The finances of Wisconsin’s two largest school districts are stronger than expected as they begin to grapple with their 2022 budgets, thanks to federal relief funds and voter approval of referenda allowing them to exceed state revenue limits.
But sizable challenges still confront Milwaukee Public Schools (MPS) and Madison Metropolitan School District (MMSD) as they emerge from the pandemic. These include grappling with significant enrollment declines and addressing potential student learning loss, social and emotional challenges, and educational disparities that may have been exacerbated by remote learning and the pandemic more broadly.
A new Wisconsin Policy Forum report examines proposed fiscal year 2022 budgets for MPS and MMSD that recently were submitted to their respective school boards — even as several unknown or uncertain factors remain. Those include final state aid and revenue limits set within the next state budget, final guidance and decisions on federal aid, and the future trajectory of enrollment in both districts following declines last fall. We also constructed this report to include insights that hopefully will be germane to other large districts throughout Wisconsin.
As we noted in previous research, public and private K-12 schools in the state will receive nearly $2.7 billion through 2024 from three major federal relief packages. MPS and private schools in its area so far are expected to receive $797.8 million while MMSD is expected to receive $70.7 million.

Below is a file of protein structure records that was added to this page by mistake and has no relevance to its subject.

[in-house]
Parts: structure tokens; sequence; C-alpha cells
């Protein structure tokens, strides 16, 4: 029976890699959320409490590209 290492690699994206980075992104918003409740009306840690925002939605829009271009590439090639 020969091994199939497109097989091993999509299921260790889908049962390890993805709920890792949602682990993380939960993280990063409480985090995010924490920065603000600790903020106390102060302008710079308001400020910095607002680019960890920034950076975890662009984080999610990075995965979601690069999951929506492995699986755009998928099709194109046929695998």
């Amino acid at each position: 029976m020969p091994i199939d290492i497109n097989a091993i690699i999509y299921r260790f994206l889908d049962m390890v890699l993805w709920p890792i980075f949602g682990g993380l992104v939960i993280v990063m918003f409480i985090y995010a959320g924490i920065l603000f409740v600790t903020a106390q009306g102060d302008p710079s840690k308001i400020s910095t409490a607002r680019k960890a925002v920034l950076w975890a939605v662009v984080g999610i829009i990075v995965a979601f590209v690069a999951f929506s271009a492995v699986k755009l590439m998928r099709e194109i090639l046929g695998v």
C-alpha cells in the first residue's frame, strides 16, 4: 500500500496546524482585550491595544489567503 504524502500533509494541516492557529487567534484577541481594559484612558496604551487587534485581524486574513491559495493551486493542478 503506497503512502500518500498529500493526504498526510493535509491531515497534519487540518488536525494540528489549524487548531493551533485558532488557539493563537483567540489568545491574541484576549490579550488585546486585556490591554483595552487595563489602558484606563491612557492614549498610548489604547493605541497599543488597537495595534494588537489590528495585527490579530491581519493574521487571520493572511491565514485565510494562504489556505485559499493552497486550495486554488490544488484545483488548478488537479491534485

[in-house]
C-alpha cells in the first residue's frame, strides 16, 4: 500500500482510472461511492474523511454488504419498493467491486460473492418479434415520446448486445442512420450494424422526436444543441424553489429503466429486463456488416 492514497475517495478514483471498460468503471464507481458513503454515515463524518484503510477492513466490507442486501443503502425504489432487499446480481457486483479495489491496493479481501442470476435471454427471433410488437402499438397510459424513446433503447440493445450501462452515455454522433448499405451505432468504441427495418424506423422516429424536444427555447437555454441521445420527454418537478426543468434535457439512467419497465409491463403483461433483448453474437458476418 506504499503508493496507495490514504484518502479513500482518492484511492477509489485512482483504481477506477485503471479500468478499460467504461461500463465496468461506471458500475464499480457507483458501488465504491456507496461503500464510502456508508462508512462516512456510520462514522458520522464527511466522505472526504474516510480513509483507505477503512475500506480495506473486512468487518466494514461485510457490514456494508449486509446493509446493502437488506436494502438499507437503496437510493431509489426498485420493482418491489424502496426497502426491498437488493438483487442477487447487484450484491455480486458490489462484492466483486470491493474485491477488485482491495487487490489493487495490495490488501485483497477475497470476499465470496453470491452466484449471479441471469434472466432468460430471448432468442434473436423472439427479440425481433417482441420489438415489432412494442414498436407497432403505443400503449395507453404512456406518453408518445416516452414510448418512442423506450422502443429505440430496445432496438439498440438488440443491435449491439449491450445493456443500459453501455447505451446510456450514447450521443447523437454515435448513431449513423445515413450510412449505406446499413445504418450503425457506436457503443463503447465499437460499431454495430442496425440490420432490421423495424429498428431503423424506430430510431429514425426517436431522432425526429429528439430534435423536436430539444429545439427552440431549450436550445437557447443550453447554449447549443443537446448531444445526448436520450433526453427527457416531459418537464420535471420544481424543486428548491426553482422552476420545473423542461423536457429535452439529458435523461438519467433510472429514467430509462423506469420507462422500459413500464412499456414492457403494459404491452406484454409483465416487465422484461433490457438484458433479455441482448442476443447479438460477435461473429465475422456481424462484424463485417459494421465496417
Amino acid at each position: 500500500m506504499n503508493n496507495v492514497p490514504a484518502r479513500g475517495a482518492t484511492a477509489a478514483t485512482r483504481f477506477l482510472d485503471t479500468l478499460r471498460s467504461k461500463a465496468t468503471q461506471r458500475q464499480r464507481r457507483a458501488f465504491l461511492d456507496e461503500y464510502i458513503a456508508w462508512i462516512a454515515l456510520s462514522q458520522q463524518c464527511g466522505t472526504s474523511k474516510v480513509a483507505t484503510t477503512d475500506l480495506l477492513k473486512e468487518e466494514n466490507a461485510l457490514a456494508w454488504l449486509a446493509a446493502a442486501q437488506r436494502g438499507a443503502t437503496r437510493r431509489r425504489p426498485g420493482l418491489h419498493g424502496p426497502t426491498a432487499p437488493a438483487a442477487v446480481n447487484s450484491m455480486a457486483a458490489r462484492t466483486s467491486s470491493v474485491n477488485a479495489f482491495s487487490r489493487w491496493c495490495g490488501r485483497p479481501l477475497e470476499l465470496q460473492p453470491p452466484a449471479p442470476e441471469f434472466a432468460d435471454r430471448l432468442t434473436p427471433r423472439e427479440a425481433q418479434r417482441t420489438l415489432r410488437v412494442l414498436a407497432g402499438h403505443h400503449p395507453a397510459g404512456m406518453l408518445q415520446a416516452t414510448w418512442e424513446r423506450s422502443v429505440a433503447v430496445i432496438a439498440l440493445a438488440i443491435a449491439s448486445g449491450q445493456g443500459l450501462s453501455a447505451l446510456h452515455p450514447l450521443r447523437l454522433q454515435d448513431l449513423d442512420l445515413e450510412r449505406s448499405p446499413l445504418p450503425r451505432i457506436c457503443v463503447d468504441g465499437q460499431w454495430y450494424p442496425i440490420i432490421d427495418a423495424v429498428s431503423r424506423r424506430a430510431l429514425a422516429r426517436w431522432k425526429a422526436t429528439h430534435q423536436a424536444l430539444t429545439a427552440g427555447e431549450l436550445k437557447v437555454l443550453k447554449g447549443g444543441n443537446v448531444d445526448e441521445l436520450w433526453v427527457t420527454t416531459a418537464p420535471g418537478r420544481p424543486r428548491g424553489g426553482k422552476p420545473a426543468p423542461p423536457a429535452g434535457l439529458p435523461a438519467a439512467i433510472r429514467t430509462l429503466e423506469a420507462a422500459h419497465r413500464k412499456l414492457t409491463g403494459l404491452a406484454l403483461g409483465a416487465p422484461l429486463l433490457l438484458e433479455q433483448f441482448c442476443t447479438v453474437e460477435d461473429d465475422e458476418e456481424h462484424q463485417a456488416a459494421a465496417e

A key challenge will be prudently managing this historic influx in a way that will address pressing needs but not create gaping holes in future budgets when the funds are exhausted. The MPS superintendent has proposed a spending plan for $343 million of the more than $700 million in federal relief funds that have yet to be used. Most of these dollars, nearly $200 million, would go to facility improvements such as upgrading ventilation and mechanical systems.
Enrollment shifts also will have a fiscal impact. A statewide school enrollment decline of more than 25,000 students (2.9%) in 2021 was by far the largest in at least a decade, and likely much longer. The impact in Milwaukee and Madison schools was similar on a percentage basis. Since state aid and revenue limit amounts are linked in part to student enrollment, a key question now is the extent to which these declines may or may not reverse as the pandemic recedes.
This information is provided to Wisconsin Newspaper Association members as a service of the Wisconsin Policy Forum, the state’s leading resource for nonpartisan state and local government research and civic education. Learn more at wispolicyforum.org.